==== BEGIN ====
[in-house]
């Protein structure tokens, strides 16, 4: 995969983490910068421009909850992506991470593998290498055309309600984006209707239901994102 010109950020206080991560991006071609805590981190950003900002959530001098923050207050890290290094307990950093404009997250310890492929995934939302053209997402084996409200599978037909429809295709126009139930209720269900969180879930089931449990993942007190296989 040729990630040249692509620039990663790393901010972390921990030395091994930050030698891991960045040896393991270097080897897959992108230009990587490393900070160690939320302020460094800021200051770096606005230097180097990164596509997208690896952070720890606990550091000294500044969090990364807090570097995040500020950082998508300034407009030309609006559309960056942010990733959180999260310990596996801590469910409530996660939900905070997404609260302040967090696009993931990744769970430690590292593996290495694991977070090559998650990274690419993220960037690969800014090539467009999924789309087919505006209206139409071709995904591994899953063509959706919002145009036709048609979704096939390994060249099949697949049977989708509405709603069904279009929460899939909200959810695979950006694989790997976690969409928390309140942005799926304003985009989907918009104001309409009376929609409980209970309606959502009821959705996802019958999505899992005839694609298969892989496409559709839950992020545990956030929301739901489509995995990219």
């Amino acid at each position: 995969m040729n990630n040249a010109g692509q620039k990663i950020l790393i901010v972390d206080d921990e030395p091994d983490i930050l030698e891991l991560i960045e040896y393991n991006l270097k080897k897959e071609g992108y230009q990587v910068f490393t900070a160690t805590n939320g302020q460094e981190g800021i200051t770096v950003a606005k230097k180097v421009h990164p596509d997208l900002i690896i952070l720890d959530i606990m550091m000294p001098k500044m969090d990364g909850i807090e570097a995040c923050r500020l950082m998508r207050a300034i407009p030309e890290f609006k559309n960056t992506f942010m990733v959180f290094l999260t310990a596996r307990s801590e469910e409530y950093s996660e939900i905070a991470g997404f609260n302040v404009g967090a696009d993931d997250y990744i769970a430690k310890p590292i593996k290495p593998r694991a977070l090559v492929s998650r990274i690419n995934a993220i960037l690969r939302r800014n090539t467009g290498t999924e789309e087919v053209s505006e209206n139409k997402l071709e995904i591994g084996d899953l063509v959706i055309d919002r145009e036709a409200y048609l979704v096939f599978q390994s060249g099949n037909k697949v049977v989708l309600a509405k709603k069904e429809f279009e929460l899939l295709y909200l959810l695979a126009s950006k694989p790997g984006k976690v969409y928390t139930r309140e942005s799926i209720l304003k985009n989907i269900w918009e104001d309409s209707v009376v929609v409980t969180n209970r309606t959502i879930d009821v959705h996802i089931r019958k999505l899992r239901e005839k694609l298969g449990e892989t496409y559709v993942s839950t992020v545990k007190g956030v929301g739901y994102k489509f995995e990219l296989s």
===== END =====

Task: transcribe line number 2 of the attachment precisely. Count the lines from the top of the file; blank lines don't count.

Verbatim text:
């Protein structure tokens, strides 16, 4: 995969983490910068421009909850992506991470593998290498055309309600984006209707239901994102 010109950020206080991560991006071609805590981190950003900002959530001098923050207050890290290094307990950093404009997250310890492929995934939302053209997402084996409200599978037909429809295709126009139930209720269900969180879930089931449990993942007190296989 040729990630040249692509620039990663790393901010972390921990030395091994930050030698891991960045040896393991270097080897897959992108230009990587490393900070160690939320302020460094800021200051770096606005230097180097990164596509997208690896952070720890606990550091000294500044969090990364807090570097995040500020950082998508300034407009030309609006559309960056942010990733959180999260310990596996801590469910409530996660939900905070997404609260302040967090696009993931990744769970430690590292593996290495694991977070090559998650990274690419993220960037690969800014090539467009999924789309087919505006209206139409071709995904591994899953063509959706919002145009036709048609979704096939390994060249099949697949049977989708509405709603069904279009929460899939909200959810695979950006694989790997976690969409928390309140942005799926304003985009989907918009104001309409009376929609409980209970309606959502009821959705996802019958999505899992005839694609298969892989496409559709839950992020545990956030929301739901489509995995990219």